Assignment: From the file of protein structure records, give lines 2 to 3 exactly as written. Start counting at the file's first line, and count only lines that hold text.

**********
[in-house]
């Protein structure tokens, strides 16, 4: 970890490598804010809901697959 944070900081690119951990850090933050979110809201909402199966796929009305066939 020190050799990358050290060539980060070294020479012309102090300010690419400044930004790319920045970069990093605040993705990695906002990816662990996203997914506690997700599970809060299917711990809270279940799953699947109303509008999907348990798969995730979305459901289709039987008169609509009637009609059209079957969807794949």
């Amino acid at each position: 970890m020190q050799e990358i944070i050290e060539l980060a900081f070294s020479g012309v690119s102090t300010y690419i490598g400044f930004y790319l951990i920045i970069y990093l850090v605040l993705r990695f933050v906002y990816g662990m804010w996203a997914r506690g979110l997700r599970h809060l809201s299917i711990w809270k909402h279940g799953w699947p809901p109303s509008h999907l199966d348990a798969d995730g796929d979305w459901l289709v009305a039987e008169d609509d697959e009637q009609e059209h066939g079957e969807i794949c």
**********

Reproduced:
């Protein structure tokens, strides 16, 4: 970890490598804010809901697959 944070900081690119951990850090933050979110809201909402199966796929009305066939 020190050799990358050290060539980060070294020479012309102090300010690419400044930004790319920045970069990093605040993705990695906002990816662990996203997914506690997700599970809060299917711990809270279940799953699947109303509008999907348990798969995730979305459901289709039987008169609509009637009609059209079957969807794949």
């Amino acid at each position: 970890m020190q050799e990358i944070i050290e060539l980060a900081f070294s020479g012309v690119s102090t300010y690419i490598g400044f930004y790319l951990i920045i970069y990093l850090v605040l993705r990695f933050v906002y990816g662990m804010w996203a997914r506690g979110l997700r599970h809060l809201s299917i711990w809270k909402h279940g799953w699947p809901p109303s509008h999907l199966d348990a798969d995730g796929d979305w459901l289709v009305a039987e008169d609509d697959e009637q009609e059209h066939g079957e969807i794949c």